Bucket Tomatoes

Tomatoes. Nothing seems to rival their ability to get Minnesota gardeners’ attention and spark strong opinions about staking (or not), pruning (or not) and mulching (or not). You get the picture.

At the fervent recommendation of a fellow gardener living near Delano, we chose to plant the majority of our 50-plus tomatoes in five-gallon buckets with bottoms cut out. The thinking here is that you create individual hot houses that protect the young tomato plants from unpredictable cold spells and winds.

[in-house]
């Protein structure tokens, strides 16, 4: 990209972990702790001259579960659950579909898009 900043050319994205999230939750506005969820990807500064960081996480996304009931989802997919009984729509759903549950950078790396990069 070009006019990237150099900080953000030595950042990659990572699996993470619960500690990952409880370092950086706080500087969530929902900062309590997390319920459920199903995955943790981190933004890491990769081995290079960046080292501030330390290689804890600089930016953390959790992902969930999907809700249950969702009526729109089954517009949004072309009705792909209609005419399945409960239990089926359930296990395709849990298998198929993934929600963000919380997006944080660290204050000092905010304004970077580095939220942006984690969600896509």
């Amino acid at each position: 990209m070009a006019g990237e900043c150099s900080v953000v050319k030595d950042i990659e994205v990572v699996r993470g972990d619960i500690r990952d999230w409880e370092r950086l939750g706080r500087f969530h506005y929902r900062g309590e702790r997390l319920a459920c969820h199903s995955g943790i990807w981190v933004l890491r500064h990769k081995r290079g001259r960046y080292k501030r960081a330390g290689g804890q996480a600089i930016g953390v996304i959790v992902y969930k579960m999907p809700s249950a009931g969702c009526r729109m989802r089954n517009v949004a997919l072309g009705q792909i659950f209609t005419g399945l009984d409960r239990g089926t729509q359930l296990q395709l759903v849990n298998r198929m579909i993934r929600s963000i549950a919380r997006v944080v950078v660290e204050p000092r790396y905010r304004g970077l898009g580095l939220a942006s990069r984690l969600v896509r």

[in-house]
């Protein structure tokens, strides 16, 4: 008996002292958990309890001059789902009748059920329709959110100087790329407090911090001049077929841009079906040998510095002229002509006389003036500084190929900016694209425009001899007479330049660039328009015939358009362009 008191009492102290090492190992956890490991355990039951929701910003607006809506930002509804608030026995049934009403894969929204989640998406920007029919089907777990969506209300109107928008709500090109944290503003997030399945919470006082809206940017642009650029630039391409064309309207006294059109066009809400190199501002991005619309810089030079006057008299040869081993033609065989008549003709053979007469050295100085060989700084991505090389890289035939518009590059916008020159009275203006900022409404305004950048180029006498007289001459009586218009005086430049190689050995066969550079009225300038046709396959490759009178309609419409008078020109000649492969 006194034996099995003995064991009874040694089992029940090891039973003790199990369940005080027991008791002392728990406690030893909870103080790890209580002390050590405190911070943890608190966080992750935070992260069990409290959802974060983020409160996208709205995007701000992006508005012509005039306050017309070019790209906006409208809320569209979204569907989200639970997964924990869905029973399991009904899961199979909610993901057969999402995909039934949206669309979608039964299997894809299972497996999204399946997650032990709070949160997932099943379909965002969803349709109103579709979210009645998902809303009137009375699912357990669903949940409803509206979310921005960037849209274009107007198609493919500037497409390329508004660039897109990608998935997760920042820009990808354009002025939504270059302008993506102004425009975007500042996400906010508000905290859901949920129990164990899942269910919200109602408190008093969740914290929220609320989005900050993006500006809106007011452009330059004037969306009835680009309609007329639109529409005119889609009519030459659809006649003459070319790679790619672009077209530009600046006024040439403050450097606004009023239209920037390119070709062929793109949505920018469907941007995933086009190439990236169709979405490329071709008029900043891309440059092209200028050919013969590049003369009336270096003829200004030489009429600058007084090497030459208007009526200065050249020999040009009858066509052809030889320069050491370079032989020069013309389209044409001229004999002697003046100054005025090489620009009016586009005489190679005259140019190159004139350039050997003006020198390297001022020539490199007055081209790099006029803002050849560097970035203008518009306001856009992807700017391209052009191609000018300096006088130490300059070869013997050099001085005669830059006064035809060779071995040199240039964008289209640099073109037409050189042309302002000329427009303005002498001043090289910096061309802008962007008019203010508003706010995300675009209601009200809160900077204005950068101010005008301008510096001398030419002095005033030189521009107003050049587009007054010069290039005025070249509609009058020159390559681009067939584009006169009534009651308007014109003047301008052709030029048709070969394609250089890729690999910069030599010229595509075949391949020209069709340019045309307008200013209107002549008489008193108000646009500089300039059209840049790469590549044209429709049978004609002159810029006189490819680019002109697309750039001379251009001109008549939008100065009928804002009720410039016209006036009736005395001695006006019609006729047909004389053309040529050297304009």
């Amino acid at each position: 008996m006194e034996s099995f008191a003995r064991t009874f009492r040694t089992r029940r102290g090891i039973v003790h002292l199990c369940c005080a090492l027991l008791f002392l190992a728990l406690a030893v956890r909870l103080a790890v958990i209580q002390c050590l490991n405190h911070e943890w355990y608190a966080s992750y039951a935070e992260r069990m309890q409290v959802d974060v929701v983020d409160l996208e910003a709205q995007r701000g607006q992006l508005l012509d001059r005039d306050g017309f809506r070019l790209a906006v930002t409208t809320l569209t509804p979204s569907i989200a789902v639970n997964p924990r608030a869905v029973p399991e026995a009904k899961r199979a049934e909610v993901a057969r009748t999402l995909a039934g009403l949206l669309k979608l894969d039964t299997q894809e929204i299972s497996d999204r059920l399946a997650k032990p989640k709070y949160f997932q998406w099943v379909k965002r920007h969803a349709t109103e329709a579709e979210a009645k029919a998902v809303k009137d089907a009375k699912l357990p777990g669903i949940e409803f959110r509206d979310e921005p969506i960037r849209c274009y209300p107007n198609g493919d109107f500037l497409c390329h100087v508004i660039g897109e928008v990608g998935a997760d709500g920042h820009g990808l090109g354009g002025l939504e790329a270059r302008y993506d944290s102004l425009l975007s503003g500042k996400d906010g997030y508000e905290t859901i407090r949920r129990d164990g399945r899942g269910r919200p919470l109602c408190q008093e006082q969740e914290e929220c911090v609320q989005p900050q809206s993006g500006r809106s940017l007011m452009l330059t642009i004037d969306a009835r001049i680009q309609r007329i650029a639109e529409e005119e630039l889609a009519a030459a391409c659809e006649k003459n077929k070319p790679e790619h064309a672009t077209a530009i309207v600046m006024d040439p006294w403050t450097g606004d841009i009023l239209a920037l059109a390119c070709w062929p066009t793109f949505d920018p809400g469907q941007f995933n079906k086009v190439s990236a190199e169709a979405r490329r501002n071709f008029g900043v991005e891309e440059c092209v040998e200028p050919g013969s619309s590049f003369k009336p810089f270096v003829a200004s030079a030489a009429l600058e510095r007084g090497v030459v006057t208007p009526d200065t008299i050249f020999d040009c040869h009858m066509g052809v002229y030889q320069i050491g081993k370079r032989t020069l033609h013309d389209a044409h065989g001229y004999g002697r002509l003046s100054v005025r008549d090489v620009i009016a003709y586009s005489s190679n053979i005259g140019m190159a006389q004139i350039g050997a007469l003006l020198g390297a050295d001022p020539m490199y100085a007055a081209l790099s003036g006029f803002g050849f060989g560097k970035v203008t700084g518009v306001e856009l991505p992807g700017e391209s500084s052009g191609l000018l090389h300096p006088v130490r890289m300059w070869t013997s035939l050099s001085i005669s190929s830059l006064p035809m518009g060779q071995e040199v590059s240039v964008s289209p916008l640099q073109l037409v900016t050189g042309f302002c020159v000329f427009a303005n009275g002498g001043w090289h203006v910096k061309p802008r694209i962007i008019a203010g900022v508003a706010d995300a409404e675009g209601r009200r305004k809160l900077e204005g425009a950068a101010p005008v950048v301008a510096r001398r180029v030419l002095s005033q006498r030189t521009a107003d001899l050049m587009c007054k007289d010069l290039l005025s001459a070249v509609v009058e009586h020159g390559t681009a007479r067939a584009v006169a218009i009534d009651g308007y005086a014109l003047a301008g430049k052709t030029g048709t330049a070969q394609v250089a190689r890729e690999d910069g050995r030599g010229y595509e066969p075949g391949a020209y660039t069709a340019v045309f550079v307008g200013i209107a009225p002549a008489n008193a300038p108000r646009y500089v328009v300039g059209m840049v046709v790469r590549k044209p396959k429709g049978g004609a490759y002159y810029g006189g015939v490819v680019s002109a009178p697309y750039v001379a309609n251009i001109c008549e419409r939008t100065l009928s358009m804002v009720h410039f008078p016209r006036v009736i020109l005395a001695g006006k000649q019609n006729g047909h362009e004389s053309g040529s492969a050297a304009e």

close-up tomato   Bucket tomatoes  

green tomatoes

When planting, we stripped each plant’s lower leaves and buried them deeply in the soil, with only the top leaves showing. Then we added the bottomless bucket. Once a day for two weeks, we watered the plants gently, taking care to not splash water, which can cause disease. The bucket held the water, which soaked into the ground – a slow sip of water that our precious plants seemed to appreciate.

We’ve been pleased with the bucket approach so far. Our plants are large and strong. Many of them are already showing tomatoes. Last week, we started staking them – weaving twine “fencing” around four fence posts placed along each row of plants. (And yes, we did prune sucker leaves.)

What’s your favorite method of planting and caring for your tomatoes? Please share!